Topic: Going Viral: Art as Circulation, Intervention, Investigation
This studio course (paired with the online academic course HUMN311 F090) expands the opportunity and possibility for students to create artwork that directly intervenes, or is installed, or circulates (either online or offline) in the public sphere and/or public spaces and places. This includes making artworks by experimenting with interventionist strategies and installing or assembling art works in relation to specific social, political and/or cultural themes and topics (as researched in HUMN311 F090). The course will explore making and disseminating artworks in the form of printed matter (posters, flyers etc.), experimenting with online software and digital circulation and orchestrating investigative and participatory events and installations. The course draws on the readings and discussion in HUMN311 F090 to inspire and contextualize the student's studio art projects. These two courses together explore a range of artistic approaches to interventionist art and contextualizes the impulse for art to ‘act.’

VAST 320 F001U & VAST 420 F001U - Visual Arts Thematic I + II (6)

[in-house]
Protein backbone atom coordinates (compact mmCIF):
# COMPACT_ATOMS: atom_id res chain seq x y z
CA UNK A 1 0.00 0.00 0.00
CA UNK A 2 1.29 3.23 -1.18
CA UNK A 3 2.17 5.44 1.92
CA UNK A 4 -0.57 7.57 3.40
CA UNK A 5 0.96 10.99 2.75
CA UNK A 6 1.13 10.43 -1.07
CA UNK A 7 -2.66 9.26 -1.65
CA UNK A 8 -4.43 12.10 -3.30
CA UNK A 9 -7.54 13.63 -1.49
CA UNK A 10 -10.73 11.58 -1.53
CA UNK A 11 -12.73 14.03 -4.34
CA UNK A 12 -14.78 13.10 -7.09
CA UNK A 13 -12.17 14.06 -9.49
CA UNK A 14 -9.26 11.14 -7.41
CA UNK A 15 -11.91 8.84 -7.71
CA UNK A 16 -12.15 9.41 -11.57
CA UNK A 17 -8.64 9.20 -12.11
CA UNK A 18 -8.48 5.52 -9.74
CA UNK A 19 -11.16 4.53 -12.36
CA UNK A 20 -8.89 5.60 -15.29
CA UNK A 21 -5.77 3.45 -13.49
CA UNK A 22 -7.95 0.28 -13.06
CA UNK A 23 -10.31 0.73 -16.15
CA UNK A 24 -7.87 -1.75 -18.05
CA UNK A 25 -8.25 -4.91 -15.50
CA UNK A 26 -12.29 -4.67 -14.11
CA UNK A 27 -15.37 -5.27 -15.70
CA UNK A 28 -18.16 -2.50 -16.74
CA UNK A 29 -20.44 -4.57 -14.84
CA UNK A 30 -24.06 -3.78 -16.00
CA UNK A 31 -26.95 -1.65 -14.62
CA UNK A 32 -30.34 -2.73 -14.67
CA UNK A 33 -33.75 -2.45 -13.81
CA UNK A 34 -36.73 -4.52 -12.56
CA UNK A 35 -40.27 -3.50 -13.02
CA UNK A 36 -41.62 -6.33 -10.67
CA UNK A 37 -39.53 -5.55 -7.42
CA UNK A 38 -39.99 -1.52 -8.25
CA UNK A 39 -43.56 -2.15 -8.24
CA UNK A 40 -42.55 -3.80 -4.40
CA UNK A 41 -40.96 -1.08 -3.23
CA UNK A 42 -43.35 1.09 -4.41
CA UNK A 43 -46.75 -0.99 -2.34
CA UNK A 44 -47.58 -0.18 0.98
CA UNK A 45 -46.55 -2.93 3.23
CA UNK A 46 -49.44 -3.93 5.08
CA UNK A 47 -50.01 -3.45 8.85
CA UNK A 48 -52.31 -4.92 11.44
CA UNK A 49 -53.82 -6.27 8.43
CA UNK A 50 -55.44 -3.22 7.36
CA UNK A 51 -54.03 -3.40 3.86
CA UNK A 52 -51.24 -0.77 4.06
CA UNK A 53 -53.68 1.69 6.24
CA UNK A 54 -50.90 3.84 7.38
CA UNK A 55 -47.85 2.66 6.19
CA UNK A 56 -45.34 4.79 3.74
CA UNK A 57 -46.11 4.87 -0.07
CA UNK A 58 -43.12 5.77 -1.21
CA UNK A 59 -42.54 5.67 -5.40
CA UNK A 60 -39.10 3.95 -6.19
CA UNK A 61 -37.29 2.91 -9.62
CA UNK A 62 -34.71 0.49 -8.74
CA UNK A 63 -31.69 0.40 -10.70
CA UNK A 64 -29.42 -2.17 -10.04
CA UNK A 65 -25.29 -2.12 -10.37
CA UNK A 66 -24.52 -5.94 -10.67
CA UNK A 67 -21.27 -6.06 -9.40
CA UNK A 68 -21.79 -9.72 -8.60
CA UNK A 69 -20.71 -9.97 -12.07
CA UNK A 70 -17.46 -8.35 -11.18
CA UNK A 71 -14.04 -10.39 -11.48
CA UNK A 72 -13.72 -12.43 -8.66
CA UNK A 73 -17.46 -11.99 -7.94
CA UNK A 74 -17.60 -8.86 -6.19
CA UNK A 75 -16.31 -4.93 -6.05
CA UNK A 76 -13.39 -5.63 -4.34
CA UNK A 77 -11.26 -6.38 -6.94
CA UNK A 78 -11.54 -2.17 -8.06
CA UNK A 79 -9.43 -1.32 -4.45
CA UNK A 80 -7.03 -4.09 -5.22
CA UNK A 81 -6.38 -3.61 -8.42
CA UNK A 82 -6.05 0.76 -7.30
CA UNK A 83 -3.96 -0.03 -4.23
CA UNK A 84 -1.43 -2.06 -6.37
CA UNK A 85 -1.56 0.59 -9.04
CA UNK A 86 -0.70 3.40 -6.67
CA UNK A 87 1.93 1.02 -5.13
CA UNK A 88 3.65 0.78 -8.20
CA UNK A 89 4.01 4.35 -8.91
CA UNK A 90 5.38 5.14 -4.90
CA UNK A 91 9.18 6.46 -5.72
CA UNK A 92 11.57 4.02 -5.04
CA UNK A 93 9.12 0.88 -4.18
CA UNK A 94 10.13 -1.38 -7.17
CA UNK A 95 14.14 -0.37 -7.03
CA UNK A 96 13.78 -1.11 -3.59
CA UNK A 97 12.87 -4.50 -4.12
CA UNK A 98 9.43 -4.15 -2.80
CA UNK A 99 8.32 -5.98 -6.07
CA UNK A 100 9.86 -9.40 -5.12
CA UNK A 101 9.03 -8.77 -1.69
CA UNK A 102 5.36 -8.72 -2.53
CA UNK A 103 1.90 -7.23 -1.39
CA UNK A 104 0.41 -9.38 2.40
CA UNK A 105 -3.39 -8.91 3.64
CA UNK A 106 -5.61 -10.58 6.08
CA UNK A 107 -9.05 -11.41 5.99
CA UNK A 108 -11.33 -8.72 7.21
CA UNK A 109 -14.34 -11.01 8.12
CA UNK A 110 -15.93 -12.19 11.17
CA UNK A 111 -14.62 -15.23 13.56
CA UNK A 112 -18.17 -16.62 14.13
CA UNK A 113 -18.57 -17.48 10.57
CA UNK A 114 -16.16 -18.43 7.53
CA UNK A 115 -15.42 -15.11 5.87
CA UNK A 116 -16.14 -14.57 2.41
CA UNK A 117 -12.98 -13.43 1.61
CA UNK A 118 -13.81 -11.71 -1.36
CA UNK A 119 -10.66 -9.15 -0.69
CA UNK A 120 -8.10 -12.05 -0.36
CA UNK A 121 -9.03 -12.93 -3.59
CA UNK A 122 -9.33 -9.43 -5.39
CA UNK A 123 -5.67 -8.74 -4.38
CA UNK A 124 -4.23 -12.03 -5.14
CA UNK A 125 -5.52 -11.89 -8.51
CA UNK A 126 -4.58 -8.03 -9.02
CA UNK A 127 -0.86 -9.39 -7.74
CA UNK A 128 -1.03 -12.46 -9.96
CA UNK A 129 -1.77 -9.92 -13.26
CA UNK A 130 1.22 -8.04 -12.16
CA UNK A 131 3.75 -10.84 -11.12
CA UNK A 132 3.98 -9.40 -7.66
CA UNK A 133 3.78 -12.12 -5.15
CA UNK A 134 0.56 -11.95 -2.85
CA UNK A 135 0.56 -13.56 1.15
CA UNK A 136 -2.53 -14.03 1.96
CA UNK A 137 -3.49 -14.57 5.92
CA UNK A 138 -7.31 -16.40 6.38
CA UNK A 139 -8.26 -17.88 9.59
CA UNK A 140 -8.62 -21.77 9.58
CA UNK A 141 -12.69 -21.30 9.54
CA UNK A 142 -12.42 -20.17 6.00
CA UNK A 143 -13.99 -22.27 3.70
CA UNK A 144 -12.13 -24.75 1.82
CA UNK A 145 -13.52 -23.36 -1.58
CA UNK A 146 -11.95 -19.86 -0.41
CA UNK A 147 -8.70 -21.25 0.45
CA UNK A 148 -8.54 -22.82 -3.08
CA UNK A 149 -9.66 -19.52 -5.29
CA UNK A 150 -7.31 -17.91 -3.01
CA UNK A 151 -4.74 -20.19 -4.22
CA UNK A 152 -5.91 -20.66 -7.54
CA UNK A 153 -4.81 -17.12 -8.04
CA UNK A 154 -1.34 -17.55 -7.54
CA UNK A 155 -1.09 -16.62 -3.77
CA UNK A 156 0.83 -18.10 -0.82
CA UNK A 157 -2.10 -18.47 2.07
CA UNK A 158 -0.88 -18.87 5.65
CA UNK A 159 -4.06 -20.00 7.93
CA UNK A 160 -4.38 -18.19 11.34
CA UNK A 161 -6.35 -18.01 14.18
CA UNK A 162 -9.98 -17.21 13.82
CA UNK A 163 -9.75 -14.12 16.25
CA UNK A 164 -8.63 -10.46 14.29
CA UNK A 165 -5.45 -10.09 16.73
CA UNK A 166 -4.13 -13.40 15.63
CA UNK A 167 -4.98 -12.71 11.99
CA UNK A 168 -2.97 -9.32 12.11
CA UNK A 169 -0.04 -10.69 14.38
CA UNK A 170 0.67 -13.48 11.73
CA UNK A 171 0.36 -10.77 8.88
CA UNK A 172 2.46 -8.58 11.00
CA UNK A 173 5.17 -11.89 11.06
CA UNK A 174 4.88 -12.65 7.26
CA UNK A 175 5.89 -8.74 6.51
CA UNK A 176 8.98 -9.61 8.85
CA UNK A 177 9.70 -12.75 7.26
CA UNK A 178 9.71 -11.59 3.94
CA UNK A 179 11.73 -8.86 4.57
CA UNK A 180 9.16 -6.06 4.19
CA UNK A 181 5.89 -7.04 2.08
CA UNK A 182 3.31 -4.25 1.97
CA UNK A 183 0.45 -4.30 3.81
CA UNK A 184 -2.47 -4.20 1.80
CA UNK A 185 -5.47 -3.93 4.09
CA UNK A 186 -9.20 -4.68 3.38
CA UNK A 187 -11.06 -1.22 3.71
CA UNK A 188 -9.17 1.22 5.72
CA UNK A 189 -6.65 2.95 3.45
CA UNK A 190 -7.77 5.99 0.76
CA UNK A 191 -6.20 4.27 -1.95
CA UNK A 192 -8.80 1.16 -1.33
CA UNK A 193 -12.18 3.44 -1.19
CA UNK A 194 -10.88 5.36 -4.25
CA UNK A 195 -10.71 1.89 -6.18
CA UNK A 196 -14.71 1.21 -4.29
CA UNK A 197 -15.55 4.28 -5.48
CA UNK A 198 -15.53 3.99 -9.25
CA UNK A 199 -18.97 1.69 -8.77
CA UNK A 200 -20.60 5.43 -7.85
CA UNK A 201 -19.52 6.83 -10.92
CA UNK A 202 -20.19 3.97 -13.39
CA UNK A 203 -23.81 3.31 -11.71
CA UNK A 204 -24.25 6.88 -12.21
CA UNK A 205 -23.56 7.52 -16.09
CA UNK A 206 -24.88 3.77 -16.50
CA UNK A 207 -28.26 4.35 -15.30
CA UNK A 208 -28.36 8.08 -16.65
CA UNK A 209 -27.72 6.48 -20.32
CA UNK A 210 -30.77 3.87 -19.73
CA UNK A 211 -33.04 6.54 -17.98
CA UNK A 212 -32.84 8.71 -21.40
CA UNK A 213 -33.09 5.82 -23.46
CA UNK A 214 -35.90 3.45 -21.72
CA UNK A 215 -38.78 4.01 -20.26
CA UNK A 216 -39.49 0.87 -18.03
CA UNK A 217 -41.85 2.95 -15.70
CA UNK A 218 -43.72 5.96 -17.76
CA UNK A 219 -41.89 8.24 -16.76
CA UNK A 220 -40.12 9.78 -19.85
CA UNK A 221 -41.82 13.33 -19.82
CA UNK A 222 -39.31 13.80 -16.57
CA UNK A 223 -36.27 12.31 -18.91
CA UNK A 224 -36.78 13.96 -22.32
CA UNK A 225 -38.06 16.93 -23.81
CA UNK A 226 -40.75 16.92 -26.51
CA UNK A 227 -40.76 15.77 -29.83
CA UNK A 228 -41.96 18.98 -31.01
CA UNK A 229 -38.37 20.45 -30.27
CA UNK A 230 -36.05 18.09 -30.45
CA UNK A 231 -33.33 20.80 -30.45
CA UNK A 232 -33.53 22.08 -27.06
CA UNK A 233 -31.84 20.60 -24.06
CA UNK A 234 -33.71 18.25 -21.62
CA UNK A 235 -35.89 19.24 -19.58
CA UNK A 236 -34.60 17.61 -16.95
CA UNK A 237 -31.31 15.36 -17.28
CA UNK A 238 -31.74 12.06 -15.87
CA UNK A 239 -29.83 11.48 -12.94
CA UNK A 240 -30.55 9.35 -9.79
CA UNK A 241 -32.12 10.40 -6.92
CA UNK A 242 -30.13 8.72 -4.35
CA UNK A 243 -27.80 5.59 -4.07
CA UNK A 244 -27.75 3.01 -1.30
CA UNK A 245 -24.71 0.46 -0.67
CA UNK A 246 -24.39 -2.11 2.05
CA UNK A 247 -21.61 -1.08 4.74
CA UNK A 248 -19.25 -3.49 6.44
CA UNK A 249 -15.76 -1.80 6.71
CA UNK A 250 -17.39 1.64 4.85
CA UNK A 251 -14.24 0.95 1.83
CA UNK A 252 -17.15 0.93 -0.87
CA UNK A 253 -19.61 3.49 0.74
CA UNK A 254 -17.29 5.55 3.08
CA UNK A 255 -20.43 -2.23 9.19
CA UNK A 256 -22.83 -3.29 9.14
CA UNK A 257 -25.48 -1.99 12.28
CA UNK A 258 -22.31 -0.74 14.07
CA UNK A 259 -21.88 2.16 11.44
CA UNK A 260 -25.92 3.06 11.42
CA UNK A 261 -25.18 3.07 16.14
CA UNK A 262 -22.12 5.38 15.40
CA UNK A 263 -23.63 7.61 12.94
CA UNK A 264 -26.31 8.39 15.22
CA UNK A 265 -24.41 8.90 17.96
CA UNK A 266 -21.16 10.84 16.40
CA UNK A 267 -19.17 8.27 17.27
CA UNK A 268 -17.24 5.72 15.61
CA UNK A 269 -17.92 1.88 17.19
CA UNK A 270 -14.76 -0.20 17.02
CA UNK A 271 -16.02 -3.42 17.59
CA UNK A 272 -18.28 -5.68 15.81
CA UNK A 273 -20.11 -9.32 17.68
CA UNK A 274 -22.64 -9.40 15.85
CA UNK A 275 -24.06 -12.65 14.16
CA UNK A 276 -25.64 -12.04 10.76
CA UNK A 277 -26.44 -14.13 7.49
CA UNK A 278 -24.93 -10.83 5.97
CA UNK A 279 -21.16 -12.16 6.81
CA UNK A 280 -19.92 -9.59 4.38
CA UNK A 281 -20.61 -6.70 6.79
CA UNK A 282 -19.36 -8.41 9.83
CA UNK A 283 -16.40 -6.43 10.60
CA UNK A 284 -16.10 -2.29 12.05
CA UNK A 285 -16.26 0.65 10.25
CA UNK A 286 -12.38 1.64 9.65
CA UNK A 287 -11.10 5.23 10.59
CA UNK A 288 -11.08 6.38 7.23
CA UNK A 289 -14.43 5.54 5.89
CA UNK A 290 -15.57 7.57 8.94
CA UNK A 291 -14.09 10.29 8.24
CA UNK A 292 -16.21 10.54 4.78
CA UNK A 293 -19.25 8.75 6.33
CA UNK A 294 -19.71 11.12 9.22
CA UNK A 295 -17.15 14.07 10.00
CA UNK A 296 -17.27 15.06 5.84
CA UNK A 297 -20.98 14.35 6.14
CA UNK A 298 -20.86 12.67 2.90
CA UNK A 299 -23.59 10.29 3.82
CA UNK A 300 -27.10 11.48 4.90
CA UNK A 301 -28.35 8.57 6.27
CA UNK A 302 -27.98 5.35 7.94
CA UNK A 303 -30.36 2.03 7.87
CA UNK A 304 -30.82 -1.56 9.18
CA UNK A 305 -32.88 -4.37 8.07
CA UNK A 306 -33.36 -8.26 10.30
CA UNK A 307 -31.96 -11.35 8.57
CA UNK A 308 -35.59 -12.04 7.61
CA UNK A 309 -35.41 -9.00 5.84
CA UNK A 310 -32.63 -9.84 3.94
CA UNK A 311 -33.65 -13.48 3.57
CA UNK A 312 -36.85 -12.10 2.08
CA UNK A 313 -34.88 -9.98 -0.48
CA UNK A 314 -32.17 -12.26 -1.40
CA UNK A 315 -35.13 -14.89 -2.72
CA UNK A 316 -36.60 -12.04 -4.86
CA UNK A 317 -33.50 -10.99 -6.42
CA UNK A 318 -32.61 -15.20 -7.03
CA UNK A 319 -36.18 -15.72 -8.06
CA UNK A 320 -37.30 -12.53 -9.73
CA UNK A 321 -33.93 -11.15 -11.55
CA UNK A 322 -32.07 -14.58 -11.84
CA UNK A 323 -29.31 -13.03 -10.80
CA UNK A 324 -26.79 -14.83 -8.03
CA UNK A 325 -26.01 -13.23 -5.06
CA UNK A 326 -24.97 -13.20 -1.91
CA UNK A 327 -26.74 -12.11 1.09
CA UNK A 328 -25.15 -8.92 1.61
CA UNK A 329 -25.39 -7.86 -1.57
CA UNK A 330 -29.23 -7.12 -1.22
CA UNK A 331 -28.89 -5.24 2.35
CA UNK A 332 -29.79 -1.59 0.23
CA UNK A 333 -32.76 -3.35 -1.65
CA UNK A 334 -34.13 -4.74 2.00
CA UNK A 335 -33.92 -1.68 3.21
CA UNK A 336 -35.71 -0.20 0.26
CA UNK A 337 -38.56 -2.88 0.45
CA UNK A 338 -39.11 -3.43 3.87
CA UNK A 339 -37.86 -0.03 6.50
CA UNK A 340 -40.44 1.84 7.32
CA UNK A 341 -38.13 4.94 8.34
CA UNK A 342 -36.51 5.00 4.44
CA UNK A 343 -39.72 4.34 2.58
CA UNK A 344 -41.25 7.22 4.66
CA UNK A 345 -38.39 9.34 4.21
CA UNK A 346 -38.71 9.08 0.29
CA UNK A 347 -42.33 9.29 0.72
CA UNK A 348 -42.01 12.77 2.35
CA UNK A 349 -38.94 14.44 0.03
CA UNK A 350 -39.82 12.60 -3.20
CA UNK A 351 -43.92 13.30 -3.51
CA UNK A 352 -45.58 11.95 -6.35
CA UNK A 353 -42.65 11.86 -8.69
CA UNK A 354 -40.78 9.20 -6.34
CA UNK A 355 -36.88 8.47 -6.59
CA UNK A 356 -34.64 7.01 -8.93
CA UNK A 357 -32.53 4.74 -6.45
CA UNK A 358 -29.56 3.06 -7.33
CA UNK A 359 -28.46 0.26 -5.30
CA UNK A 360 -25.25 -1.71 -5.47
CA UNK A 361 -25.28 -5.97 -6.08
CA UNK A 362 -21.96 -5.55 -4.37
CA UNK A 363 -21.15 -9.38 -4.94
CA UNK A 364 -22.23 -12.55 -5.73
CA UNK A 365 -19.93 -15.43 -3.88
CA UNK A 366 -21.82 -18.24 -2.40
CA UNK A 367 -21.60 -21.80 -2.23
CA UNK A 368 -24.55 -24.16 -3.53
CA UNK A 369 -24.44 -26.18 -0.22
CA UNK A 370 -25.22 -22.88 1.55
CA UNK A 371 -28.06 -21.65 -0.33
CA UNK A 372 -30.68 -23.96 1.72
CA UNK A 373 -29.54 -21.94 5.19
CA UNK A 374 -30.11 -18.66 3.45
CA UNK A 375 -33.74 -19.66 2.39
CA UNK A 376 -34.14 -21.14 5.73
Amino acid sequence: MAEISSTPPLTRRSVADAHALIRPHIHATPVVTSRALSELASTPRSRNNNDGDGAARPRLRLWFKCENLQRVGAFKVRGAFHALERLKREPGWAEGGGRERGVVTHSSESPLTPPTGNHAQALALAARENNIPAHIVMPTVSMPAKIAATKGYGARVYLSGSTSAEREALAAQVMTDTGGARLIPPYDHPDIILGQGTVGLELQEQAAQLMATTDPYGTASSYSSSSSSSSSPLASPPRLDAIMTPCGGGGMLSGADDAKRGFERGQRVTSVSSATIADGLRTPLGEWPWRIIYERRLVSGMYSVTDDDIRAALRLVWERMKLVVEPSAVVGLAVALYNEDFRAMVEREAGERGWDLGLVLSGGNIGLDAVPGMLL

Tuesdays, 12:30pm – 6:40pm, Fall 2015

Instructor: Ingrid Koenig

Topic: Black Holes and Other Entanglements in the Studio

This interdisciplinary studio course uses science as a lens through which to view and speak about the current world and invisible forces of the known universe, and interacts with these perspectives in the context of art practice. Students investigate and experiment with conceptual and material transformations that arise from being inspired, informed and mystified by phenomena in physics and other probing areas. The breadth of scientific fields to be encountered will depend on students’ individual research interests, while weekly topics address themes such as quantum particle behavior, biology and new materialism. The narrative of science contextualized in human experience, the abstract, embodied, misinterpreted, the complex rhizome, construction of knowledge, play of metaphor, connectivity, uncertainty, energy transformation, entropy, chaos theory, dark matter – these are all subjects for studio entanglements.

Students will participate in the Artist-in-Residence Program at TRIUMF, (Laboratory for Particle and Nuclear Physics with its cyclotron particle accelerator). They will also have a studio day at the Beaty Biodiversity Museum. Other studio workshops (such as soft shop) may be organized depending on students’ overall interests.

Summer 2015

AHIS 333 SU01 – Interdisciplinary Forums (3)

Mondays and Wednesdays, 1:00pm– 4:10pm Summer 2015 (Term 2)

Instructor: Phil Smith

Topic: Popular Culture and Art / Design / Media  (2015 Mix)